However, Amazon charges a delivery fee of 15 cents per megabyte (Mb) for US sales. (It’s £0.10 per Mb for UK sales. I will focus on US sales in this article.)

The delivery fee is subtracted from the list price before multiplying by 70%.

Example: List price = $2.99, file size = 6 Mb

Delivery fee = $0.15 × 6 = $0.90

Royalty = ($2.99 – $0.90) × 0.70 = $2.09 × 0.70 = $1.46

The only file size that matters is the converted .mobi file size that you see on page 2 of the publishing process at Kindle Direct Publishing (KDP). The size of the file that you upload isn’t the number to go by.

The delivery fee is most significant for books that include many pictures.

IS IT WORTH TRYING TO REDUCE THE FILE SIZE?

If you’re planning to set the list price of your Kindle e-book between $2.99 and $9.99, you know that a smaller converted .mobi file size results in a smaller delivery fee.

So it’s intuitive to assume that reducing the file size will lead to a larger royalty.

I had some fun with the math the other day, working through several examples. I observed that in many cases, reducing the file size wouldn’t have a significant impact on the royalty unless the file size was substantially reduced. But there are cases where a change in file size has a greater impact on the royalty.

One factor is that for a very large file size, the 35% royalty rate actually pays a higher royalty. The delivery fee only applies when you select the 70% royalty option.

It also depends on the list price that you set and the converted .mobi file size that you’re starting with (i.e. before you proceed to reduce the file size).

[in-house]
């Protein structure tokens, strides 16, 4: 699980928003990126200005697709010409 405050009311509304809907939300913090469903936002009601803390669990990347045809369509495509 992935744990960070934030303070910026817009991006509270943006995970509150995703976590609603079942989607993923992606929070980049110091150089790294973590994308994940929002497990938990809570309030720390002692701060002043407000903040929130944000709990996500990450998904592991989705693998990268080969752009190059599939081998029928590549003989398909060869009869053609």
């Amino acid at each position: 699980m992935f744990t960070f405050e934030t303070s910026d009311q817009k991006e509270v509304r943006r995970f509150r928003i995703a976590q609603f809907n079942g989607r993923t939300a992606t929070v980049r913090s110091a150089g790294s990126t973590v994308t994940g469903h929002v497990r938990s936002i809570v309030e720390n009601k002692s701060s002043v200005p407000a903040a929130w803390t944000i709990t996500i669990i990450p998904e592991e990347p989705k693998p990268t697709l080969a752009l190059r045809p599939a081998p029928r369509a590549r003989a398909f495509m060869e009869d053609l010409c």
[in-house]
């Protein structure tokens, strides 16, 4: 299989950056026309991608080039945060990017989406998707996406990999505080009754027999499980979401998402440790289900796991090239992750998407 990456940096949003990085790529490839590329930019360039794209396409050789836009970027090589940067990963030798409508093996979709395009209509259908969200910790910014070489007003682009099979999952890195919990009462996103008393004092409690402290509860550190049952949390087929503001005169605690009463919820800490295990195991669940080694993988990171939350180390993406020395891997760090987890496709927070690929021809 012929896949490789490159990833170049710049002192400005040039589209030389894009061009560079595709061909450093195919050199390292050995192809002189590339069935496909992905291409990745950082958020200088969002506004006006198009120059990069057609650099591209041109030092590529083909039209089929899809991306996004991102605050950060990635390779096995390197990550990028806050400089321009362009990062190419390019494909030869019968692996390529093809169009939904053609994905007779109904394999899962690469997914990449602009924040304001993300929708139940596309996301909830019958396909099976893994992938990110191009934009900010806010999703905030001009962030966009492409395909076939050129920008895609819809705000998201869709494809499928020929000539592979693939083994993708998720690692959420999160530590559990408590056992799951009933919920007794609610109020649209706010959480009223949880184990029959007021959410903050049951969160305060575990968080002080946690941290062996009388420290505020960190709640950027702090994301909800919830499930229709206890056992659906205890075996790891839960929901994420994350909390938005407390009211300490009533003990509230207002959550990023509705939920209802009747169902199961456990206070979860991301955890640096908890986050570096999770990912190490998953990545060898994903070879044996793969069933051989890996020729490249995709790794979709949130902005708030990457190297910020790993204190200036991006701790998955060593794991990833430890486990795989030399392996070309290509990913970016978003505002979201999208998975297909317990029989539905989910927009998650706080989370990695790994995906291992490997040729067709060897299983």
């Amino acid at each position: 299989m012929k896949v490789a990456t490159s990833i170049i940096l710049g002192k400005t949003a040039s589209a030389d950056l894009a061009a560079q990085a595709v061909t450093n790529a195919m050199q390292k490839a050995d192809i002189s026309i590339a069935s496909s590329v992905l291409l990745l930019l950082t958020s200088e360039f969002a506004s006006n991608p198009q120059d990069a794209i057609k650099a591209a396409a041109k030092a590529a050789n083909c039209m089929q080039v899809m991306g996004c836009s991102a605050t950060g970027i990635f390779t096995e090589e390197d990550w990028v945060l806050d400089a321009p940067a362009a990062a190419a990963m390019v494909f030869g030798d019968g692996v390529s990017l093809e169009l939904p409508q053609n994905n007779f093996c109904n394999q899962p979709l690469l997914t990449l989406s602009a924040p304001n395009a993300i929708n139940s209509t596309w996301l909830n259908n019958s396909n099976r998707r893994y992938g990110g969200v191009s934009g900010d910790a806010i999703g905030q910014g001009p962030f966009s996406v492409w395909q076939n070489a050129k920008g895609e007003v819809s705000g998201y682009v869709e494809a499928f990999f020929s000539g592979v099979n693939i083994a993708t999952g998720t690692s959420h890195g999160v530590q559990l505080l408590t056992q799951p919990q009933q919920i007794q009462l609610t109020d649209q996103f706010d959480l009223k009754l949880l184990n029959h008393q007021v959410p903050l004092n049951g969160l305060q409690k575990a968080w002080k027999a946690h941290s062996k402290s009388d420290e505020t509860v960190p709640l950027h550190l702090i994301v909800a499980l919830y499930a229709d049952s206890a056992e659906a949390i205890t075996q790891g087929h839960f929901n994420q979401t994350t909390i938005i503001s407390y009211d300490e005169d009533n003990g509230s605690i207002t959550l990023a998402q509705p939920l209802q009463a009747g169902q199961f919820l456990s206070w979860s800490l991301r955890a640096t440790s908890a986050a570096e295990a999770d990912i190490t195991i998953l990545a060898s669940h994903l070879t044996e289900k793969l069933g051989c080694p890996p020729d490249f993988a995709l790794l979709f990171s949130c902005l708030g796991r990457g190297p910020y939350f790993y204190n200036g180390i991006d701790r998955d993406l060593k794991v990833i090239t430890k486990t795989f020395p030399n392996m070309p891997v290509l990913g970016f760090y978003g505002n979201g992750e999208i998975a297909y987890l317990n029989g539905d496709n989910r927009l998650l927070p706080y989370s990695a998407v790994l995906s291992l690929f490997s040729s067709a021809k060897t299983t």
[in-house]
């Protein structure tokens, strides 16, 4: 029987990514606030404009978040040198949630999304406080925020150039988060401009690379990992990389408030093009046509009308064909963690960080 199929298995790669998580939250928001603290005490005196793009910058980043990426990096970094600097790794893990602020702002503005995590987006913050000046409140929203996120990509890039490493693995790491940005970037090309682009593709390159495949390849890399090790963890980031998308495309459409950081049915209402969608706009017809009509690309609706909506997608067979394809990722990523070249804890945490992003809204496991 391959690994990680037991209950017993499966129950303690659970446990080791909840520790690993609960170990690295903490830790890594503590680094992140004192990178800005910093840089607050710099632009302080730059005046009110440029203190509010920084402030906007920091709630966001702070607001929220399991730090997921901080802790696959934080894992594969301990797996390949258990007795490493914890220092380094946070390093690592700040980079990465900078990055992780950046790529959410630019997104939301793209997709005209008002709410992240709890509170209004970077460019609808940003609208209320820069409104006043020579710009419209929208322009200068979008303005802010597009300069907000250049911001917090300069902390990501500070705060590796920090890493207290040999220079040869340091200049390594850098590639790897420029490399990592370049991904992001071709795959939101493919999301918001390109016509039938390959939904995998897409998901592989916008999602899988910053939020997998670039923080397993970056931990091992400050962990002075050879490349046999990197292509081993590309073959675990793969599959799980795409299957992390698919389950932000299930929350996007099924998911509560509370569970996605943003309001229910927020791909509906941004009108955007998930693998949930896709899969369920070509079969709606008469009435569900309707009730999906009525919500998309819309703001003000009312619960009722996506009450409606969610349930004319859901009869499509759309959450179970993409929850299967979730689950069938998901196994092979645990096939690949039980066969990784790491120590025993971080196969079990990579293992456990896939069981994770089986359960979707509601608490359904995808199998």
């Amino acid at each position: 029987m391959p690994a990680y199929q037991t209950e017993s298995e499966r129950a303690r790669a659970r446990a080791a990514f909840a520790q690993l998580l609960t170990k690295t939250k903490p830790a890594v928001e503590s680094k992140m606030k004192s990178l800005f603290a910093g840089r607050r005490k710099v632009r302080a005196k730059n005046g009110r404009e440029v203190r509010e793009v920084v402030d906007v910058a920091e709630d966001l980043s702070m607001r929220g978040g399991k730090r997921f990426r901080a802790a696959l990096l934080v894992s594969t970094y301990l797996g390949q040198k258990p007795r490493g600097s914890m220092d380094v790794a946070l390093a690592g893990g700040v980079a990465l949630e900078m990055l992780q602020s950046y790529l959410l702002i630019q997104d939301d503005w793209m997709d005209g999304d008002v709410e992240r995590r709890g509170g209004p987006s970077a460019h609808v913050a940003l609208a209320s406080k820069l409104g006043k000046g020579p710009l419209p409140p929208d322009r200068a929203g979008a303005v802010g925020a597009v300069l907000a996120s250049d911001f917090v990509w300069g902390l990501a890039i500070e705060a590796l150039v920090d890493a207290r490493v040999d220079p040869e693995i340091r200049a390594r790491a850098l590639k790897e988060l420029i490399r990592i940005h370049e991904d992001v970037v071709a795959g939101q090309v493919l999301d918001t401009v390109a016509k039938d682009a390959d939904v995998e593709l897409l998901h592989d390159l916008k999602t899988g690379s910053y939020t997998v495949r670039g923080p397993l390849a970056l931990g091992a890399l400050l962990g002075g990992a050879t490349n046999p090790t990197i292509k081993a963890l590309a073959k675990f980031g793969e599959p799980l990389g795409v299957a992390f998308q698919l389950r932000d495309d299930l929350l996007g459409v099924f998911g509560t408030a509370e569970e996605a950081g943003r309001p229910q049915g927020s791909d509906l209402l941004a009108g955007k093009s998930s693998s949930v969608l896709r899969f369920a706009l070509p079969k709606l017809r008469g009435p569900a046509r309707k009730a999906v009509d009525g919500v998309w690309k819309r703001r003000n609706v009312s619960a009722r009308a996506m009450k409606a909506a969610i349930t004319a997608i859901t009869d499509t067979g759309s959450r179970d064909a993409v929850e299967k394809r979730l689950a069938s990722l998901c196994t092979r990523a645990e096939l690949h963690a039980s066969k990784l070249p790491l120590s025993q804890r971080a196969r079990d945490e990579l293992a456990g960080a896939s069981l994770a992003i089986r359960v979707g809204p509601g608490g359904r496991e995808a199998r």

We’ll get to the math in a moment (and some handy tables that will do the math for you).

But there is one more point that you should consider: It may be better to delivery high quality pictures to the customer than to try to reduce the file size. (Besides that, Amazon KDP automatically compresses pictures in the file that you upload.)

So when we look at the math, remember that the quality of the pictures is important, too.

DELIVERY FEE MATH

Here is an example, illustrating whether or not it’s worth it to reduce the file size for a particular situation:

Example: List price = $2.99, file size = 12 Mb

Delivery fee = $0.15 × 12 = $1.80

70% Royalty = ($2.99 – $1.80) × 0.70 = $1.19 × 0.70 = $0.83

35% Royalty = $2.99 × 0.35 = $1.05

If you reduce the file size 30%, down to 8.4 Mb:

Delivery fee = $0.15 × 8.4 = $1.26

Royalty = ($2.99 – $1.26) × 0.70 = $1.73 × 0.70 = $1.21

You earn a whopping 16 cents more by reducing the file size 30%. (Ignore the $0.83 since the 35% royalty paid better at the original file size.)